This morning, Stï¿¼phane Richard, an executive with the French telco Orange, sort of confirmed the presence of a webcam that will enable real-time video chats. In an interview with the radio station Europe1, Richard was asked about a report in the French news magazine Le Point that the tablet would have a webcam. His initial replies of "Yes" could be interpreted as confirming that he'd seen the report in Le Point, not necessarily that the tablet will have a camera.
But the interviewer then asked him if Orange subscribers would benefit from the webcam, and his answer is less ambiguous. The video of his reply was posted by technology news site Slashgear and transcribed by tech blog Engadget. Richard says, "Avec la webcam, on pourra se transmettre de l'image en tems rï¿¼el. On va moderniser en quelque sorte ce visiophone qu'on a connu y a quelques annï¿¼es..." Or, as translated by an Engadget reader, "With the webcam, we will be able to transmit video in real time. We will modernize in some way this videophone that we have known for some years."
Since news of that "confirmation" broke, the Orange public relations staff has been busy denying that Richard meant any more than that he knew about the speculation. Whether that's true or not, equipping the iSlate with a camera that would support video chat would be a pretty obvious move.
The way users will interact with the device has also been the subject of speculation. According to a reader at the Cult of Mac, who claims to have spoken with an Apple employee, the device will have a "steep learning curve." That doesn't sound like Apple, but if it's true, it may be due to the inclusion of a complex multitouch interface. The New York Times has quoted a former Apple engineer as saying, "The tablet should offer any number of unique multitouch experiences -- for example, three fingers down and rotate could mean ï¿¼open an application.'" That kind of thing can get complicated, as anyone who's spent time with the multifinger gestures on Apple's recent MacBook Pros knows. The trackpads let you drag two fingers to scroll, twist thumb and forefinger to rotate, swipe three fingers to step forward and back through Web pages, use four fingers to activate Exposï¿¼ -- it can take a while to get the hang of it and remember all the options.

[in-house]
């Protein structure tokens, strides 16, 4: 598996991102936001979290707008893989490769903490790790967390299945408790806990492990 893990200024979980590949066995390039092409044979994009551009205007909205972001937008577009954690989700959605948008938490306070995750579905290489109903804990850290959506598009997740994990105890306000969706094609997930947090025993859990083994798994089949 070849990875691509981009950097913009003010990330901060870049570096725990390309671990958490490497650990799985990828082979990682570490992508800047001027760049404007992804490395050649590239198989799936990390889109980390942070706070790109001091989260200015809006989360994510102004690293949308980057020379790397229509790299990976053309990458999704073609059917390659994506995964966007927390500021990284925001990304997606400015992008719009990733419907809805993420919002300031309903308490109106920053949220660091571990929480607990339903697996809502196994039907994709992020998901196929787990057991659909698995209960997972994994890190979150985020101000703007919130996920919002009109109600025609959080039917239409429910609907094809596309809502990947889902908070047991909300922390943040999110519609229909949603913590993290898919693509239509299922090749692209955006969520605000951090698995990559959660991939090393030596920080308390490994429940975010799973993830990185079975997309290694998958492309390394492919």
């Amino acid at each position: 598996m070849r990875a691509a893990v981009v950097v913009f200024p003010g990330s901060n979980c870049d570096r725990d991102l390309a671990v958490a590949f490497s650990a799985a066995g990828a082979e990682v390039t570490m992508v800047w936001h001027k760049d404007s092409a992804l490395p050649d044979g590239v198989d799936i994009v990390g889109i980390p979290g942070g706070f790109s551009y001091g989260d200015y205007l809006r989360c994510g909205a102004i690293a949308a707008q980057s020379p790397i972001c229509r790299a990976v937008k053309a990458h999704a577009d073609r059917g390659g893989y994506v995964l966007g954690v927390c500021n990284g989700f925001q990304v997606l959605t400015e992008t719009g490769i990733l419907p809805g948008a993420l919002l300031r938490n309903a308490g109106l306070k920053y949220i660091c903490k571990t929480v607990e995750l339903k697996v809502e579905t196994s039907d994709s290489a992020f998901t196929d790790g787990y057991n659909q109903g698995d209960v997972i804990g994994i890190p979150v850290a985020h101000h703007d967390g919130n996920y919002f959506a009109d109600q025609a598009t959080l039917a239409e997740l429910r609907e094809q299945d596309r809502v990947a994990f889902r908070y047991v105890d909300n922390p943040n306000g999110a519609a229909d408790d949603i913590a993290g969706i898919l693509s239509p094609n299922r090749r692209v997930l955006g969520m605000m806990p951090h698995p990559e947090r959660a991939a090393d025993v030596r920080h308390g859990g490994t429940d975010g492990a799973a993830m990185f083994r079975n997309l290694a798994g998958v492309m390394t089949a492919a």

The Times goes on to quote another source with ties to Apple as saying that the company has "spent the past couple of years working on a multitouch version of iWork," Apple's word processor-spreadsheet-presentation suite. If true, this suggests that Apple wants the slate to be not just a platform for browsing the Web and playing multimedia. If it is to be a useful business tool as well, it will need to support common business tasks, and certainly editing office documents is one of those. There are already touch-enabled Microsoft Word and Excel editors for the iPhone, so the feasibility of such an application has already been demonstrated. And a handheld tablet sounds like an ideal platform for carrying on a video chat or setting up a low-tech teleconference.
One of my concerns about an Apple tablet all along is what would enable it to find a widespread place in business, where so many other tablet computers have failed. It looks like Apple's been asking itself the same thing; hopefully they've come up with some good answers.
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